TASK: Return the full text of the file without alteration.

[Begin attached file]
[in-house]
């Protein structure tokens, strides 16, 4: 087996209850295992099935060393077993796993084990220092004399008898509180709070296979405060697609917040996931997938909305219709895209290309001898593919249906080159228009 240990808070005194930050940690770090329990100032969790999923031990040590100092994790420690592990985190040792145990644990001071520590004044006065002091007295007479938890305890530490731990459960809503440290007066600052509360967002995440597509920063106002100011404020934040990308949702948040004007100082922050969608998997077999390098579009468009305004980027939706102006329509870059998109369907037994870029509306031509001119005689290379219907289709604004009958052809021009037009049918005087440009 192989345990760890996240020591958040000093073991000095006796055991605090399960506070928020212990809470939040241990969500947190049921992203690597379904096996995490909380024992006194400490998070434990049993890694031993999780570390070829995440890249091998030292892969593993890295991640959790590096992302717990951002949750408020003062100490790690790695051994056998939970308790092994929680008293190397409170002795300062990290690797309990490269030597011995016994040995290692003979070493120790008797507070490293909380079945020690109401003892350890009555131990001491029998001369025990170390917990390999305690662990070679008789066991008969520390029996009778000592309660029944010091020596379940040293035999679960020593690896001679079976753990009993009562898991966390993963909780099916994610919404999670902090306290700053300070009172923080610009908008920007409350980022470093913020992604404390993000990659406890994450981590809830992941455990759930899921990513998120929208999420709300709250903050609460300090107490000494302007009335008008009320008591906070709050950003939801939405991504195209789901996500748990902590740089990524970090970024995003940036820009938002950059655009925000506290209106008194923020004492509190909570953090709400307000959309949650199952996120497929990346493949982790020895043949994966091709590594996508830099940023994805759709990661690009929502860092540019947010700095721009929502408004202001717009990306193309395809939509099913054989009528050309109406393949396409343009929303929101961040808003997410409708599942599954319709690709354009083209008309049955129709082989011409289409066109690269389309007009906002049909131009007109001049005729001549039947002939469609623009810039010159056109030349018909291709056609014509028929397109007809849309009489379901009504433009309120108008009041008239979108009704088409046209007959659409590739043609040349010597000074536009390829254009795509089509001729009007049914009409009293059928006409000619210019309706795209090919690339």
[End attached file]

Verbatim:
[in-house]
């Protein structure tokens, strides 16, 4: 087996209850295992099935060393077993796993084990220092004399008898509180709070296979405060697609917040996931997938909305219709895209290309001898593919249906080159228009 240990808070005194930050940690770090329990100032969790999923031990040590100092994790420690592990985190040792145990644990001071520590004044006065002091007295007479938890305890530490731990459960809503440290007066600052509360967002995440597509920063106002100011404020934040990308949702948040004007100082922050969608998997077999390098579009468009305004980027939706102006329509870059998109369907037994870029509306031509001119005689290379219907289709604004009958052809021009037009049918005087440009 192989345990760890996240020591958040000093073991000095006796055991605090399960506070928020212990809470939040241990969500947190049921992203690597379904096996995490909380024992006194400490998070434990049993890694031993999780570390070829995440890249091998030292892969593993890295991640959790590096992302717990951002949750408020003062100490790690790695051994056998939970308790092994929680008293190397409170002795300062990290690797309990490269030597011995016994040995290692003979070493120790008797507070490293909380079945020690109401003892350890009555131990001491029998001369025990170390917990390999305690662990070679008789066991008969520390029996009778000592309660029944010091020596379940040293035999679960020593690896001679079976753990009993009562898991966390993963909780099916994610919404999670902090306290700053300070009172923080610009908008920007409350980022470093913020992604404390993000990659406890994450981590809830992941455990759930899921990513998120929208999420709300709250903050609460300090107490000494302007009335008008009320008591906070709050950003939801939405991504195209789901996500748990902590740089990524970090970024995003940036820009938002950059655009925000506290209106008194923020004492509190909570953090709400307000959309949650199952996120497929990346493949982790020895043949994966091709590594996508830099940023994805759709990661690009929502860092540019947010700095721009929502408004202001717009990306193309395809939509099913054989009528050309109406393949396409343009929303929101961040808003997410409708599942599954319709690709354009083209008309049955129709082989011409289409066109690269389309007009906002049909131009007109001049005729001549039947002939469609623009810039010159056109030349018909291709056609014509028929397109007809849309009489379901009504433009309120108008009041008239979108009704088409046209007959659409590739043609040349010597000074536009390829254009795509089509001729009007049914009409009293059928006409000619210019309706795209090919690339």